The association between NO2 and asthma hospitalisations was strongest among previous and current smokers and people exposed to environmental tobacco smoke (table 3), in agreement with Jacquemin et al13 and in contrast to Künzli et al,14 who detected associations between air pollution and asthma only in non-smokers. We cannot exclude the possibility that the observed results reflect misclassification of asthma as COPD, which is more strongly related to smoking than asthma, or residual confounding in our estimates due to inadequate adjustment for smoking; however, this is unlikely, as in other studies of this cohort smoking has shown the expected associations with COPD28 and lung cancer,29 indicating that the data on smoking are of high quality. Our results rather suggest modification of the effect of air pollution by smoking, hinting at additive harmful effects of smoking and air pollution on asthma. The biological plausibility of the additive effects of synergistic exposure to tobacco and air pollution particles on asthma is supported by a study showing more rapid loss of lung function in smokers with asthma than in non-smokers with asthma.30 Künzli et al14 attributed the lack of an effect in smokers due to a very marginal contribution of air pollution to the development of asthma in smokers. These conflicting results merit more research on the effects of joint exposures to air pollution and tobacco smoke on asthma development and progression.
We found a threefold to fourfold enhancement in the effects of exposure to NO2 on asthma admissions among people with previous asthma or COPD hospitalisation, respectively, when compared with those without chronic lung disease. Although asthma and COPD have distinct risk factors and clinical phenotypes, establishing a clear separation between the two is difficult. They are both inflammatory disorders, and often coexist, with both chronic and reversible airway obstruction being present, resulting in misdiagnoses of the two conditions.31 Although objectively measured lung function is required for discharge diagnoses of asthma and COPD, and reversible airway obstruction is usually required for a discharge diagnosis of asthma in Danish hospitals, it is likely that some of the asthma patients in this study also had an irreversible component of airway obstruction. Previously, we have found slightly weaker associations between NO2 and first-ever COPD hospital admission to that observed with first-ever asthma admission in this study,28 implying comparable effects of long-term exposures of air pollution on both COPD and asthma. Finally, the observed associations in this study were not sensitive to the exclusion of 452 people with COPD hospitalisations before baseline (HR for the 35-year NO2 mean: 1.11 (1.02–1.21) in the full cohort, 1.10 (1.01–1.21) and 1.29 (1.03–1.60) in those without and with asthma hospitalisations before baseline, respectively).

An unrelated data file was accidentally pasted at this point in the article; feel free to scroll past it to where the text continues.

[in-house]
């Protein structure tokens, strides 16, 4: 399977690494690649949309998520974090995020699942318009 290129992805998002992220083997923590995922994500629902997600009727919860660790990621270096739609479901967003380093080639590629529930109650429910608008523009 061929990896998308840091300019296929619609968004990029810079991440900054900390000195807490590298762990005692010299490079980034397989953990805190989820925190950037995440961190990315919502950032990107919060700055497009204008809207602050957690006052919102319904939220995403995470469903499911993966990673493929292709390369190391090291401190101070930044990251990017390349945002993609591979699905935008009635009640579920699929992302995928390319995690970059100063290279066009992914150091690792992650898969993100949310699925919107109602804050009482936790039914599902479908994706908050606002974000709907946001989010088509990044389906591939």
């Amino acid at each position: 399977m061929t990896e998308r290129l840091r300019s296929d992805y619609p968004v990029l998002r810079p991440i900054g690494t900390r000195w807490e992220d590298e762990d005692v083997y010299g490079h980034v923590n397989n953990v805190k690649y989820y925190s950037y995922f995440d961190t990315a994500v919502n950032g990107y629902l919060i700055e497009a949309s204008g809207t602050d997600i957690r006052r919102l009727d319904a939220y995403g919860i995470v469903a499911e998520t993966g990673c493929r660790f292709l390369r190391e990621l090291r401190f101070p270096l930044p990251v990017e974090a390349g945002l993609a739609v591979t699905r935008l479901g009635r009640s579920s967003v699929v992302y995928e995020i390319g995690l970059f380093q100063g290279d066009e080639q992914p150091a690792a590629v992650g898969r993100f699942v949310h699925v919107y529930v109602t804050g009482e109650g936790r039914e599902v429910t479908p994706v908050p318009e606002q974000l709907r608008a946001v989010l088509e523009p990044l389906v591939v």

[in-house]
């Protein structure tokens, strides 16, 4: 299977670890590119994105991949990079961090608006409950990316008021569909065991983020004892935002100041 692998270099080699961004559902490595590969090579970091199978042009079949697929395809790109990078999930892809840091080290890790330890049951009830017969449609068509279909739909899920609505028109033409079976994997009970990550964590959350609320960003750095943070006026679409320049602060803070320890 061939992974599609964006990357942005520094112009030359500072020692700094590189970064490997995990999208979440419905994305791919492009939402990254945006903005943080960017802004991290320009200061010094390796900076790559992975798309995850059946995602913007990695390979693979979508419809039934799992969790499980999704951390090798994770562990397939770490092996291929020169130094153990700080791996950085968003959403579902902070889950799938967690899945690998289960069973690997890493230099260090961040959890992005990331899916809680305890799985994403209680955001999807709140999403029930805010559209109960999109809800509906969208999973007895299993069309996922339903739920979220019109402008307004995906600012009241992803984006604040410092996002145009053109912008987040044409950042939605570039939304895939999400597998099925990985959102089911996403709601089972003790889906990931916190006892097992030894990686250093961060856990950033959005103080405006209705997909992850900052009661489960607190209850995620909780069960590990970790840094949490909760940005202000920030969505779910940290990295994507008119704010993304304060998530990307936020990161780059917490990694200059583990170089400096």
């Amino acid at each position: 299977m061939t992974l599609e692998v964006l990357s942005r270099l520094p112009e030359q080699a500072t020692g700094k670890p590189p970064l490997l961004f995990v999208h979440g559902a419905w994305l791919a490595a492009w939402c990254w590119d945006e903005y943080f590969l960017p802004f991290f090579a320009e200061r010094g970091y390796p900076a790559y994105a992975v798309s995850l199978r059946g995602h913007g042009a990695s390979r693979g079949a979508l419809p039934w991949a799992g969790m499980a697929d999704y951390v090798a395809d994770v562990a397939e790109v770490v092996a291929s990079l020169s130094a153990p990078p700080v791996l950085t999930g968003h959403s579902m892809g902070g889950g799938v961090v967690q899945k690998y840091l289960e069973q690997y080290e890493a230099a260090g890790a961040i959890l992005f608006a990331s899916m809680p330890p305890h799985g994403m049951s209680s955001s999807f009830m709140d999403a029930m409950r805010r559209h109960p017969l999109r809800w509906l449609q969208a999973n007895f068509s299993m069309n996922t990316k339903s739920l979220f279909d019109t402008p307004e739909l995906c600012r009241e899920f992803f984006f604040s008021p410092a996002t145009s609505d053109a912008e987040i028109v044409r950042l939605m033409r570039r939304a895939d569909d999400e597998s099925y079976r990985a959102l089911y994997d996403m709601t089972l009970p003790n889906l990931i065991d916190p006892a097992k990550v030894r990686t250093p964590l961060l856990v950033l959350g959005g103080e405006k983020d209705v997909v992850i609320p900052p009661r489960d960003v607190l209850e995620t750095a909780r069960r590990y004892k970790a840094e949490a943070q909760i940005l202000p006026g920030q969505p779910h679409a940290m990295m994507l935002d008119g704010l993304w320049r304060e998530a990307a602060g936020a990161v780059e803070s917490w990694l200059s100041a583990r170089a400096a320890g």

Our results suggest that air pollution exacerbates asthma leading to rehospitalisation in those with prior asthma or COPD hospitalisations to a greater extent than it causes new asthma hospitalisations. Increasing susceptibility with age, due to accelerated loss of lung function,30 and increasing prevalence of asthma and comorbid conditions3 including COPD suggest that the effect of air pollution is even greater in the oldest of the older people.
We lacked data on the familial history of asthma and atopy, which is an important risk factor for asthma and a potential modifier of the effects of air pollution. Mixed evidence exists on the latter, with two studies showing enhanced11 14 and two studies showing attenuated12 13 effects of exposure to NO2 in people with atopy or allergy.
The dispersion models used to assess NO2 levels have been validated32–34 and applied.28 29 35 The correlations between modelled and measured NO2 concentrations at 204 locations in Copenhagen (1994–1995),32 and in a busy street canyon in Copenhagen (1995–2006),33 were high (r=0.90 and 0.67, respectively). Thus, the model predicted both geographical and temporal variation well. We do not have data for validation of the model in the early period (before 1994), but the weaker associations observed with the 15-year NO2 mean (since 1991) than with the 35-year NO2 mean (since 1971) with asthma (online supplementary table W2) and COPD28 suggest the validity of the predicted NO2 levels from the 1970s and 1980s. Although the modelled concentrations are only surrogates of real exposure and are inevitably associated with some exposure misclassification, this is not likely to be different with respect to asthma hospitalisation. Further limitations of the exposure assessment method are that we assessed only outdoor concentrations and had no information on work address, commuting habits or personal activities.
Our study offers new evidence that long-term exposure to traffic-related air pollution in adult life is a risk factor for asthma hospitalisation among older people. The effect was most notable for those with the greatest propensity for admission, namely people with prior hospitalisations for asthma or COPD. Our study adds to the existing evidence that reductions in traffic emissions might also mitigate the asthma burden in older people.
See Editorial, p 2
Funding The study was funded by the Danish Research Council and Danish Cancer Society.
Competing interests None.
Patient consent Obtained.
Ethics approval Relevant Danish ethical committees and data protection agencies approved the study.
Provenance and peer review Not commissioned; externally peer reviewed.